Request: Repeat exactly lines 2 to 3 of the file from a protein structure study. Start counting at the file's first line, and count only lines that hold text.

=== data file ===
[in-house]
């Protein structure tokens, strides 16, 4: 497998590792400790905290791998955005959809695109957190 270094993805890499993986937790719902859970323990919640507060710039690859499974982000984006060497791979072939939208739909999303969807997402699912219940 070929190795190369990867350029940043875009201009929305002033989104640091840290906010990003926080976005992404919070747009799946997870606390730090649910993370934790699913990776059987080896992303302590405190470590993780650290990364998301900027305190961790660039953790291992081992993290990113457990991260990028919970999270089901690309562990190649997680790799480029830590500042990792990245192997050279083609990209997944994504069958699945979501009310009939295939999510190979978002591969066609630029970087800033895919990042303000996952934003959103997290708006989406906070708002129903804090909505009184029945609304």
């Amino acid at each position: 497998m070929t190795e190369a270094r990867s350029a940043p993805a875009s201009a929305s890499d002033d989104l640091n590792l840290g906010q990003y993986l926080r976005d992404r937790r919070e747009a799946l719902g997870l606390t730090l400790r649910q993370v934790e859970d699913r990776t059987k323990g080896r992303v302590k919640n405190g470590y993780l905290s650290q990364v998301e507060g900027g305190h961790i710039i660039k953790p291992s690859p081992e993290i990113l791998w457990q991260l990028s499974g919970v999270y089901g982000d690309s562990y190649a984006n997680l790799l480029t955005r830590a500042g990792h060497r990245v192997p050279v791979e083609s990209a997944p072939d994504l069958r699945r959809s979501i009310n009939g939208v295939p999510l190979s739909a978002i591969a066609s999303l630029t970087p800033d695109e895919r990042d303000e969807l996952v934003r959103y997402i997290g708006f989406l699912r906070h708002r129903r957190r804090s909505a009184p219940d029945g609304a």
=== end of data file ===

């Protein structure tokens, strides 16, 4: 497998590792400790905290791998955005959809695109957190 270094993805890499993986937790719902859970323990919640507060710039690859499974982000984006060497791979072939939208739909999303969807997402699912219940 070929190795190369990867350029940043875009201009929305002033989104640091840290906010990003926080976005992404919070747009799946997870606390730090649910993370934790699913990776059987080896992303302590405190470590993780650290990364998301900027305190961790660039953790291992081992993290990113457990991260990028919970999270089901690309562990190649997680790799480029830590500042990792990245192997050279083609990209997944994504069958699945979501009310009939295939999510190979978002591969066609630029970087800033895919990042303000996952934003959103997290708006989406906070708002129903804090909505009184029945609304």
């Amino acid at each position: 497998m070929t190795e190369a270094r990867s350029a940043p993805a875009s201009a929305s890499d002033d989104l640091n590792l840290g906010q990003y993986l926080r976005d992404r937790r919070e747009a799946l719902g997870l606390t730090l400790r649910q993370v934790e859970d699913r990776t059987k323990g080896r992303v302590k919640n405190g470590y993780l905290s650290q990364v998301e507060g900027g305190h961790i710039i660039k953790p291992s690859p081992e993290i990113l791998w457990q991260l990028s499974g919970v999270y089901g982000d690309s562990y190649a984006n997680l790799l480029t955005r830590a500042g990792h060497r990245v192997p050279v791979e083609s990209a997944p072939d994504l069958r699945r959809s979501i009310n009939g939208v295939p999510l190979s739909a978002i591969a066609s999303l630029t970087p800033d695109e895919r990042d303000e969807l996952v934003r959103y997402i997290g708006f989406l699912r906070h708002r129903r957190r804090s909505a009184p219940d029945g609304a």